Marek Edelman (born in 1919 in Homel, died: October 2, 2009 in Warsaw, Poland) was a Jewish-Polish political and social activist and cardiologist. Before his death in 2009, Edelman was the last surviving leader of the Warsaw Ghetto Uprising.
He warned that “it’s easy to awaken hatred in people, but with goodness, with love, it’s harder.” He knew what he was talking about. He was an eyewitness to the Holocaust.
But then he would repeat: “always, regardless of who’s being assaulted—you have to take their side. You have to find apartments for the ones being beaten, hide them in the cellars. You can’t be afraid to do so, and you have to oppose the ones doing the beating.”
Again, he knew what he was talking about. His life bore witness to that.
Barely 20 years old, Marek Edelman joined the resistance movement in the Warsaw ghetto. When the uprising broke out there in 1943, he became one of its leaders. After the war, faithful to the leftist ideals of the Bund, he opposed any alliance with the communist authorities. At the same time, in contrast to his Zionist friends from the ghetto, he decided to stay in Poland.
He worked as a doctor. In time, his colleagues in medicine and his patients came to refer to him as the “doctor for hopeless cases” because he wasn’t afraid to apply treatments that were risky and innovative, but effective. He liked to say that “aside from talent, medicine takes courage.” It was in the ghetto that he learned that you have to fight for human life until the end. His patients loved him, but the authorities fired him during the anti-Semitic purges.
He also joined the anti-communist opposition movement. The secret police bugged him, tailed him, and then, under martial law in December 1981, jailed him. He only got out thanks to international protests.
At the same time, he continually cultivated the memory of his comrades from the uprising—and of all the victims of the ghetto. He explained that each one of them was a hero—not only the ones who dared to fight, but also the ones who went to the death camps.
When communism fell, he continued to work for human rights—in the war-ravaged Balkans (that was when President Clinton referred to him in justifying NATO intervention), in Iran, in Cuba, in Tibet (he met with the Dalai Lama), and also in Europe, in Poland among other places.
He liked to say that democracy and freedom cannot be taken for granted, and until his last days he warned about the resurgence of nationalism.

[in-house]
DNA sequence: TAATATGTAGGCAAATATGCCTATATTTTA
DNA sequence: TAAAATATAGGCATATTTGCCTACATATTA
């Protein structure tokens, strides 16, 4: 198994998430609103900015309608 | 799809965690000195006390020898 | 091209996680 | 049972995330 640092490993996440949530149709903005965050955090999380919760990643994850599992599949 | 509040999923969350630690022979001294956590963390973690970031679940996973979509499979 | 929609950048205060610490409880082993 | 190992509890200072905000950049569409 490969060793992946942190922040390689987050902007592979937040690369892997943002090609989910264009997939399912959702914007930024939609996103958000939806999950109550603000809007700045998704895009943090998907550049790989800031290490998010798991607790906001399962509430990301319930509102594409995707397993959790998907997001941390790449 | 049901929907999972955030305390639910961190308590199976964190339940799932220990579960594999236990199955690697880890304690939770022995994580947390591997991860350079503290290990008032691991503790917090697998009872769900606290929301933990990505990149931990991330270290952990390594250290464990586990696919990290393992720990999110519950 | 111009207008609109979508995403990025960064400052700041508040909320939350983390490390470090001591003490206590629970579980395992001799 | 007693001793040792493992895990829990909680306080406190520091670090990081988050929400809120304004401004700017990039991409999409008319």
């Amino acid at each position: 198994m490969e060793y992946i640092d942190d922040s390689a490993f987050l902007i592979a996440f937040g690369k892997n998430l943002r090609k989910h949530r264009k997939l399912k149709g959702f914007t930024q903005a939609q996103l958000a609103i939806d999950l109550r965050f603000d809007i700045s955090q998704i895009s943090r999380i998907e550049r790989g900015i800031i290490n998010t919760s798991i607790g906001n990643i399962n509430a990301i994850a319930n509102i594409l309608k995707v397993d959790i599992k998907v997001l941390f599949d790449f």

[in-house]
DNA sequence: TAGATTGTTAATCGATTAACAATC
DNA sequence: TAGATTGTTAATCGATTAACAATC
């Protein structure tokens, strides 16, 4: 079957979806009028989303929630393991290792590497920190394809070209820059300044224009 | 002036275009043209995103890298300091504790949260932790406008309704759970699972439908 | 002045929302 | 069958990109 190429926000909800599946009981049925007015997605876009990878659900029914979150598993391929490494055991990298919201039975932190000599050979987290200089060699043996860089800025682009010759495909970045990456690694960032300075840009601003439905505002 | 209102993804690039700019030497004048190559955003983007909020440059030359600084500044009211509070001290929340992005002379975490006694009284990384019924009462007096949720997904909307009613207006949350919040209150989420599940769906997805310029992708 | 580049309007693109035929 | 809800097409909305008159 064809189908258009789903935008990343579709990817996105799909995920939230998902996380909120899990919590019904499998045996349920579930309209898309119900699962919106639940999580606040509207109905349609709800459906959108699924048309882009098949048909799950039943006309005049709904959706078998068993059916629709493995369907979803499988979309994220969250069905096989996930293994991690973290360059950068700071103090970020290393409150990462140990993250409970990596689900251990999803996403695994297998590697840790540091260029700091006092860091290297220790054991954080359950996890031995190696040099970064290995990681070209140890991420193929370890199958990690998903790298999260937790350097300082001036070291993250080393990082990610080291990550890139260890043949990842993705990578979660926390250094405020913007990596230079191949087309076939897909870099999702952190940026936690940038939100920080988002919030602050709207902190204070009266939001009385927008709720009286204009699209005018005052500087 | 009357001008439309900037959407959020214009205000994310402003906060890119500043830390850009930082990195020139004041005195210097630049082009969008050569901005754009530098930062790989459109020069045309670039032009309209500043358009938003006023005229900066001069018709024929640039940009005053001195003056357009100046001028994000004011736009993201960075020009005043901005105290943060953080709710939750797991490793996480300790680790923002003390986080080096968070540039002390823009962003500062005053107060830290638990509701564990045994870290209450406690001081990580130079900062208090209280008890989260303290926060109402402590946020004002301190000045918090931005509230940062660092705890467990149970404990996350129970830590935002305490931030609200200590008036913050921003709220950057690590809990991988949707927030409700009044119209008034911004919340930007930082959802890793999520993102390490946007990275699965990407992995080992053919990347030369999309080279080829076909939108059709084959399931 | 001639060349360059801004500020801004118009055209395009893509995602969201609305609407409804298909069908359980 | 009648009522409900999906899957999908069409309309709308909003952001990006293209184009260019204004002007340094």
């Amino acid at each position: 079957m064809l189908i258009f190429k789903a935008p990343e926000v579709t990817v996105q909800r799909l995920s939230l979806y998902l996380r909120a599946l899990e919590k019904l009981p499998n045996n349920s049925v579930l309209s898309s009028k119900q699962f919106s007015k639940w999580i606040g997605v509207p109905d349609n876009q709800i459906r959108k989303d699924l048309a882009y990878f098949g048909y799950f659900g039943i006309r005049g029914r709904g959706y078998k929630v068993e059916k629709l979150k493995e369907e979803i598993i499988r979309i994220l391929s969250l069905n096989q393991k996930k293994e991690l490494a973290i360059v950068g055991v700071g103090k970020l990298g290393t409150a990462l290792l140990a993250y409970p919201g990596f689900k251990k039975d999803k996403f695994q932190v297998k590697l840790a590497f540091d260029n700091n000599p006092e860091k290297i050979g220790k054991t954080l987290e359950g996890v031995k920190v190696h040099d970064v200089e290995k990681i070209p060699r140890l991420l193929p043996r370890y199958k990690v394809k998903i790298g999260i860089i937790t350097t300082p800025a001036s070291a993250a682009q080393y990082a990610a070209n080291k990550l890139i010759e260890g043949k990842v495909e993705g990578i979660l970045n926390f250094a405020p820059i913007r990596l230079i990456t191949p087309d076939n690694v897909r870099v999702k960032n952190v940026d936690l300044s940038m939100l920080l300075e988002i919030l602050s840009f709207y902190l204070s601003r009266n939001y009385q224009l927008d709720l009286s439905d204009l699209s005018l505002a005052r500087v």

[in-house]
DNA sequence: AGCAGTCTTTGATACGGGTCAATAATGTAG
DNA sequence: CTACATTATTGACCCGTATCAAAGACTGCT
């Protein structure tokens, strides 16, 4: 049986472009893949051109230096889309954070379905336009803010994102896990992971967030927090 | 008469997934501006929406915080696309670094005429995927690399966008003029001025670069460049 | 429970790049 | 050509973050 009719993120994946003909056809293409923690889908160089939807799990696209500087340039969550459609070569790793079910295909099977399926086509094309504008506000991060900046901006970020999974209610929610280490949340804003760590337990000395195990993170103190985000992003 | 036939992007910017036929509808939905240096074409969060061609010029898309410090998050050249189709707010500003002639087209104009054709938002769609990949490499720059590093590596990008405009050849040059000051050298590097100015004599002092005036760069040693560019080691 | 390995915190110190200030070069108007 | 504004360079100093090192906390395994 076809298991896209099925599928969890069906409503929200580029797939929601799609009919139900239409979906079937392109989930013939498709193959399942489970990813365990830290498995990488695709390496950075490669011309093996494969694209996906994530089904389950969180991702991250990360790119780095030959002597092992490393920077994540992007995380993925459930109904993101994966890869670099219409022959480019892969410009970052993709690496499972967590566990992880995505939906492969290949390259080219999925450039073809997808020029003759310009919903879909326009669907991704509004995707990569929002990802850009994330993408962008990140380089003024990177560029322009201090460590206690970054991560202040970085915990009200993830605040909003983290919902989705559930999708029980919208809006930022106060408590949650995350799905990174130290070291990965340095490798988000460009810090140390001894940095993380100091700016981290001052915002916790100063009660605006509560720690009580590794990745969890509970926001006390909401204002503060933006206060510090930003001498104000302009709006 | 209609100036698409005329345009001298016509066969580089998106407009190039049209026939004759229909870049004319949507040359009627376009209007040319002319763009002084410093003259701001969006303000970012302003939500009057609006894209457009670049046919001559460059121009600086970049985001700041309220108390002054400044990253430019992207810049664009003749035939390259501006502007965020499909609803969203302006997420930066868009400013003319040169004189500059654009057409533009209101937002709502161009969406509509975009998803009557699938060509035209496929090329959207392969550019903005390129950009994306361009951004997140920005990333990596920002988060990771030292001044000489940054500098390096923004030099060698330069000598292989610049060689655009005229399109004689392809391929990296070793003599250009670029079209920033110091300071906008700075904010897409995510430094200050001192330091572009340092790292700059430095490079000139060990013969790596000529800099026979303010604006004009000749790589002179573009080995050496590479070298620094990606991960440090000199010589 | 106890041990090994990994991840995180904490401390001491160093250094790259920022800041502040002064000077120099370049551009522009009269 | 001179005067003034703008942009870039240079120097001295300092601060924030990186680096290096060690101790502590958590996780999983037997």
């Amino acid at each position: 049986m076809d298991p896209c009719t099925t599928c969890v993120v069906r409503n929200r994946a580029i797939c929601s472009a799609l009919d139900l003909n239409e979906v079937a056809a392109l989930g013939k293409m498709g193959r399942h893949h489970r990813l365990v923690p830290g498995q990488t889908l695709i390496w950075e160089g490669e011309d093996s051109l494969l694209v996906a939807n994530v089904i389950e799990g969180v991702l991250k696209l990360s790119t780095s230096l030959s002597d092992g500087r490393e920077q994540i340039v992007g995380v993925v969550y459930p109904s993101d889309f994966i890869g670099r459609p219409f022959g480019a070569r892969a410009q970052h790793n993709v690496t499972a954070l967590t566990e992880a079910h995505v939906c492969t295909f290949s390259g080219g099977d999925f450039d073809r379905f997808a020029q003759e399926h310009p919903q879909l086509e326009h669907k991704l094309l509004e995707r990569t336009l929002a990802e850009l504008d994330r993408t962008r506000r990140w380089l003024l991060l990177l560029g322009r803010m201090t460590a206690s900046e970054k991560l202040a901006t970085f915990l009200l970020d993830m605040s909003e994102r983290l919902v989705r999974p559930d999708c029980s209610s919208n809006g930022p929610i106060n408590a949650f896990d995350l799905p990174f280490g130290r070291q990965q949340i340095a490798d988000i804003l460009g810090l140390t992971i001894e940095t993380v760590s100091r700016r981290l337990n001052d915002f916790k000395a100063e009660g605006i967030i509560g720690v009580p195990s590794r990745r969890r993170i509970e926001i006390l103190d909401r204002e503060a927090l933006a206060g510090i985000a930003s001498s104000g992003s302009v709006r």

“Just a few days ago a voice from the age we honor at this 50th anniversary summit spoke to us from his home in Poland. Marek Edelman, a hero of the Warsaw Ghetto Uprising, published a letter here, in a American newspaper urging all of us to persevere in Kosovo”. (…) “Tonight we remember that the burden of defending freedom and peace is lighter when it is shouldered by so many.”
PRESIDENT BILL CLINTON, NATO 50th anniversary dinner, 1999
For me, Marek Edelman is the embodiment of everything that is best about Poland. (VACLAV HAVEL)
Edelman is out of place in this world of complacency, fine gestures, and flattering words. (LECH WAŁĘSA)
– The Presidents of the Czech Republic and Poland, for the first edition of the book, 2008
Marek Edelman was no great lover of Israel. He thought it is not a Jewish state, but a religious one. What would the Jewish people be like today if Marek Edelman’s beloved political organization, the Bund, had won and the Jews had autonomy [among the nations]? Would they be safer? No. Yet Edelman is still a hero. I am a child of the Holocaust, and he was an example of heroism, morality, and the struggle for victory.
SZEWACH WEISS, journalist and politician, former Speaker of the Knesset and Chairman of the Yad Vashem Memorial Institute board.
“Faith is a matter of indifference to me, but I don’t like it when people make a big deal of it,” Edelman once told me. I regard it as important to believe in God. But the most important thing is for God to be able to believe in you. That you won’t chicken out, run away, or betray what’s good. In the Ghetto Uprising and the Warsaw Uprising, in March 1968 and under martial law, in a convoy to Sarajevo and at a patient’s bedside, God could believe in Dr. Marek Edelman. He knew Edelman wouldn’t let him down.
KONSTANTY GEBERT – reporter, author of more than a dozen books from the reportage Defense of the Sarajevo Post Office to the historical Israel’s Wars and 54 Commentaries on the Torah
From the Jewish point of view, faith is not the most important thing. What people do is more important. Faith can be feeble, and rebelling against God is part of the relationship with God. Professing atheism does not rule a person out. The most important thing is to remain a decent person. The criterion is how you act.